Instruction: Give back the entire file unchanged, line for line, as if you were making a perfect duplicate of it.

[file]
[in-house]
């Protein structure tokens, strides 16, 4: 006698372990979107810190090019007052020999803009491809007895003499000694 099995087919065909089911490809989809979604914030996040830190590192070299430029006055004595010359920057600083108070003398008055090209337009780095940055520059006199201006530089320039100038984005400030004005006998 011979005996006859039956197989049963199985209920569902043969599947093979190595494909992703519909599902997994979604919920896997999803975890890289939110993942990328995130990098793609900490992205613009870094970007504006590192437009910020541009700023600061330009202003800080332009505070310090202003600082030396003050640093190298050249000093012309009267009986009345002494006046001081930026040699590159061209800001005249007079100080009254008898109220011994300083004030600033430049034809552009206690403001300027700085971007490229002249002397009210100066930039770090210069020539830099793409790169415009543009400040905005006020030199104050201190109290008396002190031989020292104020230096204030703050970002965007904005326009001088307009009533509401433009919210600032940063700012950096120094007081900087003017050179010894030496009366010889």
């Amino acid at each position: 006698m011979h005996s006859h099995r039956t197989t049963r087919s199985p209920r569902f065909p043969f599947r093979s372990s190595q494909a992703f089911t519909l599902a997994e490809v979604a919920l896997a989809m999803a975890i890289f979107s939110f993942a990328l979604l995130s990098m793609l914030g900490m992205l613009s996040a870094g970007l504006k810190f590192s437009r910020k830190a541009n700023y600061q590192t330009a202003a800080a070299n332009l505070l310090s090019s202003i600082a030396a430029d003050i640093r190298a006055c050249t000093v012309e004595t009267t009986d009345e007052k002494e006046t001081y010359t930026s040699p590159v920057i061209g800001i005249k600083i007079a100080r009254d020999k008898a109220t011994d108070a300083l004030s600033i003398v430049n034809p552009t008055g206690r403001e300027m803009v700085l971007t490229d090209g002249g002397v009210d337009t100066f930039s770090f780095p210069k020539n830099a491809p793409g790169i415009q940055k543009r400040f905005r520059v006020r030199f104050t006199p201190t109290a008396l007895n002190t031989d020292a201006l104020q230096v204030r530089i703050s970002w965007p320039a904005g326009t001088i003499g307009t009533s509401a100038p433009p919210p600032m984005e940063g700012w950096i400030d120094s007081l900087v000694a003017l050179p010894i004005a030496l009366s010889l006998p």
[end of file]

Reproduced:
[in-house]
């Protein structure tokens, strides 16, 4: 006698372990979107810190090019007052020999803009491809007895003499000694 099995087919065909089911490809989809979604914030996040830190590192070299430029006055004595010359920057600083108070003398008055090209337009780095940055520059006199201006530089320039100038984005400030004005006998 011979005996006859039956197989049963199985209920569902043969599947093979190595494909992703519909599902997994979604919920896997999803975890890289939110993942990328995130990098793609900490992205613009870094970007504006590192437009910020541009700023600061330009202003800080332009505070310090202003600082030396003050640093190298050249000093012309009267009986009345002494006046001081930026040699590159061209800001005249007079100080009254008898109220011994300083004030600033430049034809552009206690403001300027700085971007490229002249002397009210100066930039770090210069020539830099793409790169415009543009400040905005006020030199104050201190109290008396002190031989020292104020230096204030703050970002965007904005326009001088307009009533509401433009919210600032940063700012950096120094007081900087003017050179010894030496009366010889």
């Amino acid at each position: 006698m011979h005996s006859h099995r039956t197989t049963r087919s199985p209920r569902f065909p043969f599947r093979s372990s190595q494909a992703f089911t519909l599902a997994e490809v979604a919920l896997a989809m999803a975890i890289f979107s939110f993942a990328l979604l995130s990098m793609l914030g900490m992205l613009s996040a870094g970007l504006k810190f590192s437009r910020k830190a541009n700023y600061q590192t330009a202003a800080a070299n332009l505070l310090s090019s202003i600082a030396a430029d003050i640093r190298a006055c050249t000093v012309e004595t009267t009986d009345e007052k002494e006046t001081y010359t930026s040699p590159v920057i061209g800001i005249k600083i007079a100080r009254d020999k008898a109220t011994d108070a300083l004030s600033i003398v430049n034809p552009t008055g206690r403001e300027m803009v700085l971007t490229d090209g002249g002397v009210d337009t100066f930039s770090f780095p210069k020539n830099a491809p793409g790169i415009q940055k543009r400040f905005r520059v006020r030199f104050t006199p201190t109290a008396l007895n002190t031989d020292a201006l104020q230096v204030r530089i703050s970002w965007p320039a904005g326009t001088i003499g307009t009533s509401a100038p433009p919210p600032m984005e940063g700012w950096i400030d120094s007081l900087v000694a003017l050179p010894i004005a030496l009366s010889l006998p």